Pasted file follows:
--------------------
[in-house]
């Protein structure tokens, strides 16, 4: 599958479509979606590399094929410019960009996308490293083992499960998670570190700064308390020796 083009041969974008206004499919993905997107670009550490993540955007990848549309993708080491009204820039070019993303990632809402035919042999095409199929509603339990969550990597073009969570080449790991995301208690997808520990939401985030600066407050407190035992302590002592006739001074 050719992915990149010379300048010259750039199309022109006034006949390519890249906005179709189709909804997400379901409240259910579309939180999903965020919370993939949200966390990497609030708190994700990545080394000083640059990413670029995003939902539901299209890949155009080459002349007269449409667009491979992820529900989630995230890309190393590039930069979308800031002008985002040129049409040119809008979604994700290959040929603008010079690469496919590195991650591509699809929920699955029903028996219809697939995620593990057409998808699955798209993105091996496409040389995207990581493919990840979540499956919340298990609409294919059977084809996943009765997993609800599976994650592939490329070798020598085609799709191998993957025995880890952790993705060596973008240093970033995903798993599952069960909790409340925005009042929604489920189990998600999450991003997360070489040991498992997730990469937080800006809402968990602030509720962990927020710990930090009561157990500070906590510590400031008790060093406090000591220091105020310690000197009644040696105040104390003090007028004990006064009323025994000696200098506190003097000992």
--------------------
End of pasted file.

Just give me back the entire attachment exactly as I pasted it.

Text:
[in-house]
């Protein structure tokens, strides 16, 4: 599958479509979606590399094929410019960009996308490293083992499960998670570190700064308390020796 083009041969974008206004499919993905997107670009550490993540955007990848549309993708080491009204820039070019993303990632809402035919042999095409199929509603339990969550990597073009969570080449790991995301208690997808520990939401985030600066407050407190035992302590002592006739001074 050719992915990149010379300048010259750039199309022109006034006949390519890249906005179709189709909804997400379901409240259910579309939180999903965020919370993939949200966390990497609030708190994700990545080394000083640059990413670029995003939902539901299209890949155009080459002349007269449409667009491979992820529900989630995230890309190393590039930069979308800031002008985002040129049409040119809008979604994700290959040929603008010079690469496919590195991650591509699809929920699955029903028996219809697939995620593990057409998808699955798209993105091996496409040389995207990581493919990840979540499956919340298990609409294919059977084809996943009765997993609800599976994650592939490329070798020598085609799709191998993957025995880890952790993705060596973008240093970033995903798993599952069960909790409340925005009042929604489920189990998600999450991003997360070489040991498992997730990469937080800006809402968990602030509720962990927020710990930090009561157990500070906590510590400031008790060093406090000591220091105020310690000197009644040696105040104390003090007028004990006064009323025994000696200098506190003097000992």